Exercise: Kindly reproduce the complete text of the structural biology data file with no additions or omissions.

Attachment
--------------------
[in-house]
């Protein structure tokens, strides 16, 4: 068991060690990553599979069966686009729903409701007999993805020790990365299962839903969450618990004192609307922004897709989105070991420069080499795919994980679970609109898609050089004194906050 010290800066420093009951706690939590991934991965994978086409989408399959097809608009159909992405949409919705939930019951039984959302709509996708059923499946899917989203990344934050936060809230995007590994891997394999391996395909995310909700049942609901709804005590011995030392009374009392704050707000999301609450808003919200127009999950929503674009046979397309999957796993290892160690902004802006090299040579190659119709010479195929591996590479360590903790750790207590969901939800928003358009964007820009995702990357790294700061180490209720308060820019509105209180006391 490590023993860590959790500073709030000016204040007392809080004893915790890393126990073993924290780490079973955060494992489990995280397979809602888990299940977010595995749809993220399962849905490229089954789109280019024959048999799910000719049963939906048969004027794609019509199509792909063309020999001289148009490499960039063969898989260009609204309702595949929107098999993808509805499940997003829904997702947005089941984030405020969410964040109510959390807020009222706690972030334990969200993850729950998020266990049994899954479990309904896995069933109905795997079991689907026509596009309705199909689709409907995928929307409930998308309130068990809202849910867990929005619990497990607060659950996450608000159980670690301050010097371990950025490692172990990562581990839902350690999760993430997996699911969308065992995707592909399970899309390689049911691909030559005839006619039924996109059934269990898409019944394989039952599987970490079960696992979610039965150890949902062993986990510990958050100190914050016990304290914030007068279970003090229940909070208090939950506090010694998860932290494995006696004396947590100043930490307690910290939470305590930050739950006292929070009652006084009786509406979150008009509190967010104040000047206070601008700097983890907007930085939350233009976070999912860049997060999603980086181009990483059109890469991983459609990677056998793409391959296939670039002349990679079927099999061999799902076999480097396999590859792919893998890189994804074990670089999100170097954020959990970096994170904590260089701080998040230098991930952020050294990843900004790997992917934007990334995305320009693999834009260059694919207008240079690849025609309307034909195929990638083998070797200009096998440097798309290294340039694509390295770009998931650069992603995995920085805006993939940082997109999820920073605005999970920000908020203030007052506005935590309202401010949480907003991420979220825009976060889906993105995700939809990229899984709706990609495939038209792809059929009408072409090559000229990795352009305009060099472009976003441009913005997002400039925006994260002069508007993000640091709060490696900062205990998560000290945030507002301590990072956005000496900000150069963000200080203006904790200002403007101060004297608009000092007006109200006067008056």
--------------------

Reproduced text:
[in-house]
């Protein structure tokens, strides 16, 4: 068991060690990553599979069966686009729903409701007999993805020790990365299962839903969450618990004192609307922004897709989105070991420069080499795919994980679970609109898609050089004194906050 010290800066420093009951706690939590991934991965994978086409989408399959097809608009159909992405949409919705939930019951039984959302709509996708059923499946899917989203990344934050936060809230995007590994891997394999391996395909995310909700049942609901709804005590011995030392009374009392704050707000999301609450808003919200127009999950929503674009046979397309999957796993290892160690902004802006090299040579190659119709010479195929591996590479360590903790750790207590969901939800928003358009964007820009995702990357790294700061180490209720308060820019509105209180006391 490590023993860590959790500073709030000016204040007392809080004893915790890393126990073993924290780490079973955060494992489990995280397979809602888990299940977010595995749809993220399962849905490229089954789109280019024959048999799910000719049963939906048969004027794609019509199509792909063309020999001289148009490499960039063969898989260009609204309702595949929107098999993808509805499940997003829904997702947005089941984030405020969410964040109510959390807020009222706690972030334990969200993850729950998020266990049994899954479990309904896995069933109905795997079991689907026509596009309705199909689709409907995928929307409930998308309130068990809202849910867990929005619990497990607060659950996450608000159980670690301050010097371990950025490692172990990562581990839902350690999760993430997996699911969308065992995707592909399970899309390689049911691909030559005839006619039924996109059934269990898409019944394989039952599987970490079960696992979610039965150890949902062993986990510990958050100190914050016990304290914030007068279970003090229940909070208090939950506090010694998860932290494995006696004396947590100043930490307690910290939470305590930050739950006292929070009652006084009786509406979150008009509190967010104040000047206070601008700097983890907007930085939350233009976070999912860049997060999603980086181009990483059109890469991983459609990677056998793409391959296939670039002349990679079927099999061999799902076999480097396999590859792919893998890189994804074990670089999100170097954020959990970096994170904590260089701080998040230098991930952020050294990843900004790997992917934007990334995305320009693999834009260059694919207008240079690849025609309307034909195929990638083998070797200009096998440097798309290294340039694509390295770009998931650069992603995995920085805006993939940082997109999820920073605005999970920000908020203030007052506005935590309202401010949480907003991420979220825009976060889906993105995700939809990229899984709706990609495939038209792809059929009408072409090559000229990795352009305009060099472009976003441009913005997002400039925006994260002069508007993000640091709060490696900062205990998560000290945030507002301590990072956005000496900000150069963000200080203006904790200002403007101060004297608009000092007006109200006067008056």